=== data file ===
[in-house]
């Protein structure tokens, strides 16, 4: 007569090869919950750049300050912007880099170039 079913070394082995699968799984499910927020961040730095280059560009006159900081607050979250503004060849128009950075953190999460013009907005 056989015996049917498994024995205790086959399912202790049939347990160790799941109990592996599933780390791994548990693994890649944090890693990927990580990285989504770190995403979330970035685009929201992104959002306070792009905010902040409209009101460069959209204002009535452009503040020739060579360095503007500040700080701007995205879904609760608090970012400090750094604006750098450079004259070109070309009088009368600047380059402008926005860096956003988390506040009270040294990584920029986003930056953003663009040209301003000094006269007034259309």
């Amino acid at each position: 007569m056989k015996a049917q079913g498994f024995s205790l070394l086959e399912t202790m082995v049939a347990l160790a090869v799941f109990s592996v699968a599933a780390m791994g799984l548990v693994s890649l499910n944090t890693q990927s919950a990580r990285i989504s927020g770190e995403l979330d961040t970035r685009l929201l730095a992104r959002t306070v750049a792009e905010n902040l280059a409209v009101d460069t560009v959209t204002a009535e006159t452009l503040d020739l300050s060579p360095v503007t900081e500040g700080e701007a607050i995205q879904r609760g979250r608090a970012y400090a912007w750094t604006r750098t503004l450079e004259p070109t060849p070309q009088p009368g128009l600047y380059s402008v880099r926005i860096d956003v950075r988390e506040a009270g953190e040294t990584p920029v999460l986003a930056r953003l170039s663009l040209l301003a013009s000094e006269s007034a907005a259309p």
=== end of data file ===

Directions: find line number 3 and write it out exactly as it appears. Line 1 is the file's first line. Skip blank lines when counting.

């Amino acid at each position: 007569m056989k015996a049917q079913g498994f024995s205790l070394l086959e399912t202790m082995v049939a347990l160790a090869v799941f109990s592996v699968a599933a780390m791994g799984l548990v693994s890649l499910n944090t890693q990927s919950a990580r990285i989504s927020g770190e995403l979330d961040t970035r685009l929201l730095a992104r959002t306070v750049a792009e905010n902040l280059a409209v009101d460069t560009v959209t204002a009535e006159t452009l503040d020739l300050s060579p360095v503007t900081e500040g700080e701007a607050i995205q879904r609760g979250r608090a970012y400090a912007w750094t604006r750098t503004l450079e004259p070109t060849p070309q009088p009368g128009l600047y380059s402008v880099r926005i860096d956003v950075r988390e506040a009270g953190e040294t990584p920029v999460l986003a930056r953003l170039s663009l040209l301003a013009s000094e006269s007034a907005a259309p």